León Ferrari (1920, Buenos Aires, Argentina – 2013, Buenos Aires, Argentina) is one of the most celebrated Latin American artists worldwide. He was acclaimed at the 2007 Venice Biennale, where he received the Golden Lion Award in recognition of a work that motivated him until the end of his life to challenge the world we live in. In his artistic practice, he used such different languages as sculpture, drawing, writing, collage, assemblage, installation and video. This heterogeneous set of practices integrates themes that reveal his character as a researcher and activist such as the aesthetic investigation of language, his questioning of the Western world, power and the set of rules that dictates the values of religion, Art, Justice and the State, the reverence for women and eroticism and the depiction of violence. His poetics, recognized since his early works, also include repetition, irony and literality as resources..

In the 1960s, Ferrari’s drawings and sculptures are especially permeated by his ethical questioning of religion and his denunciation of Imperialism. In 1976, a military coup forced the artist and his family to leave Buenos Aires and move to São Paulo, where they remained until the 1990s. During his stay in Brazil, Ferrari joined the circuit of the local experimental avant-garde and became involved with the process of language revitalization through the production of heliographies, photocopies, musical instruments, concerts and postal art. Upon his return to Argentina, the artist continued to produce politically engaged art works, inquiring on the missing victims of the Military Dictatorship.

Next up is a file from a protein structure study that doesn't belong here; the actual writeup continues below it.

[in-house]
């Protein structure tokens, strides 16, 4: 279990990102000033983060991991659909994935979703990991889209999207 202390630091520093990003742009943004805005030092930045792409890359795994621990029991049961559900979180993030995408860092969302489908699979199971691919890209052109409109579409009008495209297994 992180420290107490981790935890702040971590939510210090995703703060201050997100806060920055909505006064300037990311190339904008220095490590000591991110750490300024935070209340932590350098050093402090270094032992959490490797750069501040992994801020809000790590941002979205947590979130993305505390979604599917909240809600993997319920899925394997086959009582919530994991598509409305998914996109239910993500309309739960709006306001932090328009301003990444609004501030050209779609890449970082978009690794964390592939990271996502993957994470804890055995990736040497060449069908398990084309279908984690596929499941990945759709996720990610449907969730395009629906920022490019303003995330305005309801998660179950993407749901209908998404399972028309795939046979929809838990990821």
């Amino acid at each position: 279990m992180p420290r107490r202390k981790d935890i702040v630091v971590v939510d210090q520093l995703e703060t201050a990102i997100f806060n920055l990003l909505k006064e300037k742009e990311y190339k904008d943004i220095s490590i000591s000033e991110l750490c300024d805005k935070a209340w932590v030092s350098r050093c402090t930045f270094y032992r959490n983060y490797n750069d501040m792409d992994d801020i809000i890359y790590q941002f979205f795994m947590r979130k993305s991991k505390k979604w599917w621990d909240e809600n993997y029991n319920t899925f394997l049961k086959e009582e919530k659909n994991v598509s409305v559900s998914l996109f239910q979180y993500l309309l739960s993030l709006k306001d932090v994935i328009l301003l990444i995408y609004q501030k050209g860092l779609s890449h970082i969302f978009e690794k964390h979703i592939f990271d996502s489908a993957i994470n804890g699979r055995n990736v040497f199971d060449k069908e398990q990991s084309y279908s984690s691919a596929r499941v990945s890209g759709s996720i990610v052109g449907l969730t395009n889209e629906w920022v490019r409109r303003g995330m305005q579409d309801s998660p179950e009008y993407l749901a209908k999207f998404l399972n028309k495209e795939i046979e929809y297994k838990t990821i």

His works were shown at major international exhibitions such as: The Words of Others: Leon Ferrari and Rhetoric in Times of War, Perez Art Museum Miami (PAMM), Miami, USA, 2018, and Roy and Edna Disney / CalArts Theater (REDCAT) , Los Angeles, USA, 2017-18; La donación Ferrari [The Ferrari donation], Museo de Arte Moderno de Buenos Aires (MAMBA), Buenos Aires, Argentina, 2014; León Ferrari – Brailles y relecturas de la Biblia [León Ferrari – Brailles and re-readings of the Bible], Museo de Arte Latinoamericano de Buenos Aires (MALBA), Buenos Aires, Argentina, 2012; Tangled Alphabets: Leon Ferrari and Mira Schendel, Museum of Modern Art (MoMA), New York, USA, 2009; 2006; Retrospectiva León Ferrari, Pinacoteca do Estado do São Paulo, Brazil, 2006; Retrospective León Ferrari, obras 1954-2004, Centro Cultural Recoleta (CCR), Buenos Aires, Argentina, 2004; and Politiscripts, The Drawing Center (TDC), New York, 2004. He participated in Think with the Senses, Feel with the Mind: Art in the Present Tense at the 2007 Venice Biennale, and received the Golden Lion Award. His works are found in important institutional collections, such as: Perez Art Museum, Miami, USA (PAMM); Art Institute of Chicago (AIC), USA; Wifredo Lam Center, Havana, Cuba; Daros Latinamerica Collection, Zürich, Switzerland; Fondo Nacional de las Artes, Argentina; Museo de Arte Latinoamericano de Buenos Aires (MALBA), Argentina; Museu de Arte Moderna do Rio de Janeiro (MAM- RJ), Brazil; Museu de Arte Moderna de São Paulo (MAM-SP), Brazil; Pinacoteca do Estado de São Paulo, Brazil; The Museum of Fine Arts (MFAH), Houston, USA; The Museum of Modern Art (MoMA), New York, USA; Tate Modern, London, ENG; among others.

photo Everton Ballardin © courtesy of the artist and Galeria Nara Roesler